4 minute read

4 Perspectives on Pornography From a Christian Filmmaker

Last Updated: June 21, 2022

Keith Rose
Keith Rose

Keith Rose holds a Master of Divinity degree and BA in Sacred Music. Keith worked with the Covenant Eyes Member Care Team for 15 years. During that time, he also served as a worship leader, Bible teacher, and pastoral assistant. He's now the editor of the Covenant Eyes blog and the author of Allied: Fighting Porn With Accountability, Faith, and Friends. He lives in Rexford, Montana with his wife Ruby and daughter Winslow.

Stephen Kendrick is best known as part of the Kendrick Brothers filmmaking team, writing, directing, and producing such films as Facing the Giants, Fireproof, and War Room.

Not only does he create powerful, family-friendly films with a positive message, but Kendrick is also a pastor with a heart for helping men. His unique background and experiences have given him a lot of wisdom concerning the problem of pornography. Our podcast team, Karen and Brandon, sat down with Kendrick, and he shared four perspectives on finding victory over porn.

A Neurological Perspective on Porn Addiction

In his years of ministry, Kendrick has had many men approach him about their problems with pornography. Nobody intends to get hooked on porn, so why does it happen so often?

The neurological perspective helps us understand why porn is such a powerful enemy. God designed sexual experience to bond you to your spouse in the context of marriage. When people try to stop looking at porn, they often struggle because they’ve bonded to it chemically!

There are five different hormones released in the body when you view pornography, and they are all bonding chemicals. These chemicals predictably hook people to porn, whatever their intentions.

(You can learn more about this in Brain Chemicals and Porn, and also 5 Tips to Stop Your Porn Addiction: Recovery 101).

A Spiritual Perspective on Freedom From Porn

When the Son sets you free, you can be free indeed. But when counseling men about porn, Kendrick tells them they’re in for a battle.

To be successful in the battle against porn requires both spiritual and practical measures. The practical steps include things like installing Covenant Eyes on all your devices and being accountable to an ally.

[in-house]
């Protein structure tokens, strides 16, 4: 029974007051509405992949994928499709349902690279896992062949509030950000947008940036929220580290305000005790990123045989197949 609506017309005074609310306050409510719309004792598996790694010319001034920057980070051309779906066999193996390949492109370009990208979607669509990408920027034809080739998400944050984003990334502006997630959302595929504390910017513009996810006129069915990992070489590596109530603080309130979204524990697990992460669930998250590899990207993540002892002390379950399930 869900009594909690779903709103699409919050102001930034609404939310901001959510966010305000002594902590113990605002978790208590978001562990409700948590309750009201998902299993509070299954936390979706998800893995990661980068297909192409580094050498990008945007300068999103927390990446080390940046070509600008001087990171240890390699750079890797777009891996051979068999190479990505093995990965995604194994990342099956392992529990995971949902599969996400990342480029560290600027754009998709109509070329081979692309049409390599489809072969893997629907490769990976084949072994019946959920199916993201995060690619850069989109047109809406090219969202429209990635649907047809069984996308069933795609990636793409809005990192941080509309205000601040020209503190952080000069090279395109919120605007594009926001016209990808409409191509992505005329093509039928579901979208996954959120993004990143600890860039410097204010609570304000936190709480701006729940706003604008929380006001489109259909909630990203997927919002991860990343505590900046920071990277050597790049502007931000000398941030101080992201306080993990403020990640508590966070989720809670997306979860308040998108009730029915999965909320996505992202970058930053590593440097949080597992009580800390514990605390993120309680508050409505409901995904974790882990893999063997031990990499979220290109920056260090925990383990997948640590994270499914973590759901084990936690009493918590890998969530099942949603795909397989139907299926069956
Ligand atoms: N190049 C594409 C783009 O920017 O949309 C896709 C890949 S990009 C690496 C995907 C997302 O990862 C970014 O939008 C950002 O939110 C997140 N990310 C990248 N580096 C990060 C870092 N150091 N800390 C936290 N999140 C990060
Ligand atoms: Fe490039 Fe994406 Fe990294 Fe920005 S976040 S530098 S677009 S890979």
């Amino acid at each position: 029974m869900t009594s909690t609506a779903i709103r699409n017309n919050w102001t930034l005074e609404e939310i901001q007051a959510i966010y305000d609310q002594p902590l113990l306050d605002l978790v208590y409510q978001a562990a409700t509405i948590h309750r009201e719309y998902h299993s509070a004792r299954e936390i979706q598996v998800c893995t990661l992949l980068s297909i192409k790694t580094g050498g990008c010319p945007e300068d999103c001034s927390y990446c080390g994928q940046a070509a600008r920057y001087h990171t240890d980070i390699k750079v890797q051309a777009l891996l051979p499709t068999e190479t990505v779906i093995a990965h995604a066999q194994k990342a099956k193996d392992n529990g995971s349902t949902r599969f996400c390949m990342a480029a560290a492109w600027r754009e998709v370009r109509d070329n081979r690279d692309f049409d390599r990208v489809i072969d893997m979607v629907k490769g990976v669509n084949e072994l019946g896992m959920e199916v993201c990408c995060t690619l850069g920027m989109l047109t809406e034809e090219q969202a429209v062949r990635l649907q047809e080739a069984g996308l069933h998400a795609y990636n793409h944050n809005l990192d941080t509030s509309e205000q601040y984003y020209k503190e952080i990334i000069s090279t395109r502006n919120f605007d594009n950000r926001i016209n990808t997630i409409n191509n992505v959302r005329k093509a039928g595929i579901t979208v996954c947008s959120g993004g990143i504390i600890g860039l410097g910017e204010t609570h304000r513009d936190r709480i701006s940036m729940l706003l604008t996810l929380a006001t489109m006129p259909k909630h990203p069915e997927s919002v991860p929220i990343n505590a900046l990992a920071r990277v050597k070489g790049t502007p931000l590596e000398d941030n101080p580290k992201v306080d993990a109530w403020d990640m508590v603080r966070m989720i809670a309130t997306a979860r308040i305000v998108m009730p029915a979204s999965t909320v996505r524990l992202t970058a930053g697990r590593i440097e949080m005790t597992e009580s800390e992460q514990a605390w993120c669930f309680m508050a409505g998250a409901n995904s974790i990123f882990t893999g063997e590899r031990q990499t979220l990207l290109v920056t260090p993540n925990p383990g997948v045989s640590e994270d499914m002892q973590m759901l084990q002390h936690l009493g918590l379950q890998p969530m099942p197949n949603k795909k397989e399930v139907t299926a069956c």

Spiritually, God needs to do a work in your heart to bring about lasting change and freedom. Kendrick has some basic principles to remember:

God has provided everything.

Kendrick emphasizes that God gives us what we need to be satisfied and content (2 Peter 1:3). He refers to Paul’s teaching that says with just food and clothing we can be content (Philippians 4:11). This is crucial for approaching porn recovery from a spiritual perspective.

Pleasure and enjoyment are given to us by God. He told Adam and Eve to “freely eat of all the fruit in the garden.” But, God also gave boundaries for the pleasures we can legitimately enjoy. Anything outside these boundaries is something we don’t need for a fulfilled life.

This means that even though it doesn’t feel like it, you don’t need porn to be fulfilled and content.

Lust begins with ungratefulness.

We’re supposed to be grateful and fully enjoy what God has provided to us. The Bible teaches that we go astray when we become ungrateful for what God has given (see Romans chapter 1). Lust means that we’re dissatisfied with God’s gifts to us and we’re looking for something else.

Pornography is wrong because it is lusting after someone who doesn’t belong to you. The fantasy of porn is a fantasy built on ingratitude for what we have. And because it’s outside the boundaries of what God has given, it’s not going to satisfy you.

It only stirs up more dissatisfaction.  (See How Gratitude Can Supercharge Your Fight Against Porn).

God can change your heart.

Overcoming porn is about more than white-knuckling it through temptation. You can unhook your heart from the lust. God will rewire your brain as you walk in faith and repentance.

Psalm 23 says God “restores your soul.” And that takes us to Kendrick’s next perspective on porn.

A Perspective on Fatherhood and Porn

Kendrick says that our view of God’s fatherhood connects to lust. How so?

Kendrick says:

“If I’m not right with God, I will not sense or feel the love of God. It’s there—but I won’t sense or feel it…. That thing that I’m wired for, an intimate relationship with God, I’m suffocating. And I begin to lust for other things. When I start to struggle with lust, or greed, it is like a warning light on the dashboard of my heart telling me that you are low on the love of the Father right now.”

He goes on to explain:

“If we acknowledge this—these longings we feel are a warning that we’re not feasting on the love of the father—we can catch ourselves, and remind ourselves that we need to run back to God.”

Kendrick says he’s seen men find freedom even after decades of struggle with porn. The change begins with a new experience of God as our loving father.

A Long-Term Perspective on Sanctification

People looking to overcome porn often get discouraged by how long it takes. After making a decision to change, there can be setbacks. (See: How Long Does It Take to Recover From Porn Addiction?).

Kendrick explains that sanctification is a lifelong process. In other words, it can take a long time to overcome a struggle with pornography. It’s a marathon, not a sprint. It’s easy for us to think we can push a button and all our problems will be solved. But, the Christian life is a journey, not a destination.